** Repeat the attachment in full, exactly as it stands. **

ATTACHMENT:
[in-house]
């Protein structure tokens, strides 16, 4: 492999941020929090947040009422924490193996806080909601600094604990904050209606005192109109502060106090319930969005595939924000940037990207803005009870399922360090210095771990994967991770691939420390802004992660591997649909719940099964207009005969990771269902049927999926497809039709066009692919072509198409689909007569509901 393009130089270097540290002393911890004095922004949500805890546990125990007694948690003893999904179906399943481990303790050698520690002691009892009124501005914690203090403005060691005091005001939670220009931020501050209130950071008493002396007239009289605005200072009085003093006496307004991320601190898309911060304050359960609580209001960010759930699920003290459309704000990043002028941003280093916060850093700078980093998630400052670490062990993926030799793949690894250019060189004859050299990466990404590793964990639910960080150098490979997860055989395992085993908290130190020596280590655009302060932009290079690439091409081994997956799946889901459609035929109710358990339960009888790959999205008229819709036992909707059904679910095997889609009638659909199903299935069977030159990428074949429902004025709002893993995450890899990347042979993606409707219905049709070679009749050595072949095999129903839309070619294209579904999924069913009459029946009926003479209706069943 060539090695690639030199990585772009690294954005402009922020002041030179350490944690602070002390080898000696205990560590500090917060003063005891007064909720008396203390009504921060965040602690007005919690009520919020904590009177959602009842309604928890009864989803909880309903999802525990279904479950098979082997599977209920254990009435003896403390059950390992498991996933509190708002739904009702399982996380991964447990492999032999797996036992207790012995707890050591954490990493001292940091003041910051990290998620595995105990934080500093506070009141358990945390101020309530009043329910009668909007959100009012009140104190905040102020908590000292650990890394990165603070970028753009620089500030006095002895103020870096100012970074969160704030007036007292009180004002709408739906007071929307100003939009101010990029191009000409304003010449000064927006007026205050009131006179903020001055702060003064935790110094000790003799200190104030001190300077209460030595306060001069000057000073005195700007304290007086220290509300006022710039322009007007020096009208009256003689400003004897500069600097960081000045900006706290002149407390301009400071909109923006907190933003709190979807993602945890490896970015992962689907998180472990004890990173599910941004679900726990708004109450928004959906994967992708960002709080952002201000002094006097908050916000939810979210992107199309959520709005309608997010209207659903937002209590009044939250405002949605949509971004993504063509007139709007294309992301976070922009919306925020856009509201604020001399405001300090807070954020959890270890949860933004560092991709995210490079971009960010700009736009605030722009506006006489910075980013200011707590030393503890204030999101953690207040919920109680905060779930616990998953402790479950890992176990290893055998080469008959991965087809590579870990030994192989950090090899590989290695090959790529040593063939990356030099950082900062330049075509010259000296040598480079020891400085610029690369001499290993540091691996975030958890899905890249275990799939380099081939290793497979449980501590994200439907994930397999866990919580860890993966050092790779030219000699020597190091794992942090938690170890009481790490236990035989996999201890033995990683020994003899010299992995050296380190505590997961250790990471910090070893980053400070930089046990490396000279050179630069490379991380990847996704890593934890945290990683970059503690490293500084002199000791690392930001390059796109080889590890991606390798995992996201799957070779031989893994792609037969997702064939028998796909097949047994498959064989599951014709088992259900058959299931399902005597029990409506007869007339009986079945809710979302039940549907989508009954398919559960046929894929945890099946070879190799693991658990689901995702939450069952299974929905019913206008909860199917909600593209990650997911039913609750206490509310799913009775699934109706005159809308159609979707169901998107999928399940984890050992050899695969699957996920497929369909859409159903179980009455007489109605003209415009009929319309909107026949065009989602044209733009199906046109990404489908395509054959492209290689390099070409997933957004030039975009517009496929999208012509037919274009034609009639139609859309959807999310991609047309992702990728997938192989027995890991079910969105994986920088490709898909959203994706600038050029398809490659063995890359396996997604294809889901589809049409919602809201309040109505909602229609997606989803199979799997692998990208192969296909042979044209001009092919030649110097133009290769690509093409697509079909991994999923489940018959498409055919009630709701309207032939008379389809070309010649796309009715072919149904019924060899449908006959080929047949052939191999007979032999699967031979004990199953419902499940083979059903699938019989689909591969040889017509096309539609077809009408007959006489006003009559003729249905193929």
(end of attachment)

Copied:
[in-house]
């Protein structure tokens, strides 16, 4: 492999941020929090947040009422924490193996806080909601600094604990904050209606005192109109502060106090319930969005595939924000940037990207803005009870399922360090210095771990994967991770691939420390802004992660591997649909719940099964207009005969990771269902049927999926497809039709066009692919072509198409689909007569509901 393009130089270097540290002393911890004095922004949500805890546990125990007694948690003893999904179906399943481990303790050698520690002691009892009124501005914690203090403005060691005091005001939670220009931020501050209130950071008493002396007239009289605005200072009085003093006496307004991320601190898309911060304050359960609580209001960010759930699920003290459309704000990043002028941003280093916060850093700078980093998630400052670490062990993926030799793949690894250019060189004859050299990466990404590793964990639910960080150098490979997860055989395992085993908290130190020596280590655009302060932009290079690439091409081994997956799946889901459609035929109710358990339960009888790959999205008229819709036992909707059904679910095997889609009638659909199903299935069977030159990428074949429902004025709002893993995450890899990347042979993606409707219905049709070679009749050595072949095999129903839309070619294209579904999924069913009459029946009926003479209706069943 060539090695690639030199990585772009690294954005402009922020002041030179350490944690602070002390080898000696205990560590500090917060003063005891007064909720008396203390009504921060965040602690007005919690009520919020904590009177959602009842309604928890009864989803909880309903999802525990279904479950098979082997599977209920254990009435003896403390059950390992498991996933509190708002739904009702399982996380991964447990492999032999797996036992207790012995707890050591954490990493001292940091003041910051990290998620595995105990934080500093506070009141358990945390101020309530009043329910009668909007959100009012009140104190905040102020908590000292650990890394990165603070970028753009620089500030006095002895103020870096100012970074969160704030007036007292009180004002709408739906007071929307100003939009101010990029191009000409304003010449000064927006007026205050009131006179903020001055702060003064935790110094000790003799200190104030001190300077209460030595306060001069000057000073005195700007304290007086220290509300006022710039322009007007020096009208009256003689400003004897500069600097960081000045900006706290002149407390301009400071909109923006907190933003709190979807993602945890490896970015992962689907998180472990004890990173599910941004679900726990708004109450928004959906994967992708960002709080952002201000002094006097908050916000939810979210992107199309959520709005309608997010209207659903937002209590009044939250405002949605949509971004993504063509007139709007294309992301976070922009919306925020856009509201604020001399405001300090807070954020959890270890949860933004560092991709995210490079971009960010700009736009605030722009506006006489910075980013200011707590030393503890204030999101953690207040919920109680905060779930616990998953402790479950890992176990290893055998080469008959991965087809590579870990030994192989950090090899590989290695090959790529040593063939990356030099950082900062330049075509010259000296040598480079020891400085610029690369001499290993540091691996975030958890899905890249275990799939380099081939290793497979449980501590994200439907994930397999866990919580860890993966050092790779030219000699020597190091794992942090938690170890009481790490236990035989996999201890033995990683020994003899010299992995050296380190505590997961250790990471910090070893980053400070930089046990490396000279050179630069490379991380990847996704890593934890945290990683970059503690490293500084002199000791690392930001390059796109080889590890991606390798995992996201799957070779031989893994792609037969997702064939028998796909097949047994498959064989599951014709088992259900058959299931399902005597029990409506007869007339009986079945809710979302039940549907989508009954398919559960046929894929945890099946070879190799693991658990689901995702939450069952299974929905019913206008909860199917909600593209990650997911039913609750206490509310799913009775699934109706005159809308159609979707169901998107999928399940984890050992050899695969699957996920497929369909859409159903179980009455007489109605003209415009009929319309909107026949065009989602044209733009199906046109990404489908395509054959492209290689390099070409997933957004030039975009517009496929999208012509037919274009034609009639139609859309959807999310991609047309992702990728997938192989027995890991079910969105994986920088490709898909959203994706600038050029398809490659063995890359396996997604294809889901589809049409919602809201309040109505909602229609997606989803199979799997692998990208192969296909042979044209001009092919030649110097133009290769690509093409697509079909991994999923489940018959498409055919009630709701309207032939008379389809070309010649796309009715072919149904019924060899449908006959080929047949052939191999007979032999699967031979004990199953419902499940083979059903699938019989689909591969040889017509096309539609077809009408007959006489006003009559003729249905193929």